The members of Killswitch Engage received some positive news this week. The band received a Grammy® Award nomination for “Best Metal Performance” for its single ‘Unleashed,’ which is featured in the band’s latest full-length studio recording Atonement. The album, the band’s eighth overall album and first for Metal Blade Records, was released Aug. 16. The band is in the midst of a tour in support of Atonement, which will see the band perform at the Ritz in Raleigh, NC on March 15. It is just one of the performances included in the band’s current tour schedule, during which audiences will get to hear ‘Unleashed’ and many other songs from the recently released 11-song album. The nomination for ‘Unleashed’ is justified, as it is just one of the songs that puts the album’s overall strength on display. ‘Know Your Enemy’ also serves to show the strength of KsE’s latest studio recording. The same can also be said of ‘The Crownless King,’ which comes early in the album’s 39-minute run time. Each of the songs noted here plays its own crucial part in exhibiting the overall strength of Atonement. When they are considered with the rest of the album’s entries, the whole of the album proves the record to be an offering from KsE that holds its own with its fellow metalcore counterparts this year.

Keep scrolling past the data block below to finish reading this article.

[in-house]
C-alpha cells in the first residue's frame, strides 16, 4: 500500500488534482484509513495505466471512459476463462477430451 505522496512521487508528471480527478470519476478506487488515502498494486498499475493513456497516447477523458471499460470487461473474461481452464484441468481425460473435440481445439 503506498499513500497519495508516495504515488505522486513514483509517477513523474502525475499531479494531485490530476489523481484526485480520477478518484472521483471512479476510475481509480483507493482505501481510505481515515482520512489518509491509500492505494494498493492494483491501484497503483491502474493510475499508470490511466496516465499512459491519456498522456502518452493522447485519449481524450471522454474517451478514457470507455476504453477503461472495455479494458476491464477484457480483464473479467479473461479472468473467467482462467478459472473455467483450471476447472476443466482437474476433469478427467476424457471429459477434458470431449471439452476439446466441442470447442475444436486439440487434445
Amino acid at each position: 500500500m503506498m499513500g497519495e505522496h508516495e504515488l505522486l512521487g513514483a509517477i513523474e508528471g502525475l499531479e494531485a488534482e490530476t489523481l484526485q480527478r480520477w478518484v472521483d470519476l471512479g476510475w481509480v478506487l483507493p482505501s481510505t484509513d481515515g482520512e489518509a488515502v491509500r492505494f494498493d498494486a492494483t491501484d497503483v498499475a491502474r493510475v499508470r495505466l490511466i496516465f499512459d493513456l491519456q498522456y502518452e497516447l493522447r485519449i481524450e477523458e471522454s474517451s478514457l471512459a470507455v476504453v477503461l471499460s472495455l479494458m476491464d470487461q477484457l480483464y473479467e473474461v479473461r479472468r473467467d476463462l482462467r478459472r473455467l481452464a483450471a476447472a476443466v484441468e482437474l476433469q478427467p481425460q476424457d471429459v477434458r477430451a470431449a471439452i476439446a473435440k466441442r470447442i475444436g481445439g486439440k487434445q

Metalcore outfit Killswitch Engage’s latest album Atonement is a record that will easily appeal to fans of the band and the genre in whole. That is because both musically and lyrically, it is everything that audiences have come to expect from the Boston, MA-based band. The album’s Grammy® Award-nominated single – and album opener – ‘Unleashed’ is just one of the songs that supports the noted statements. The song’s musical arrangement plays its own part in showing why the song has proven so worthy of an award. The fire and the energy in the heavy, guitar and bass-driven work wastes little time grabbing listeners’ attention as it builds quickly in its opening crescendo into its steady, familiar metalcore sound with measured guitars and steady time keeping. That full-on approach in the song’s arrangement couples well with the song’s lyrical content to accent the emotion in said content.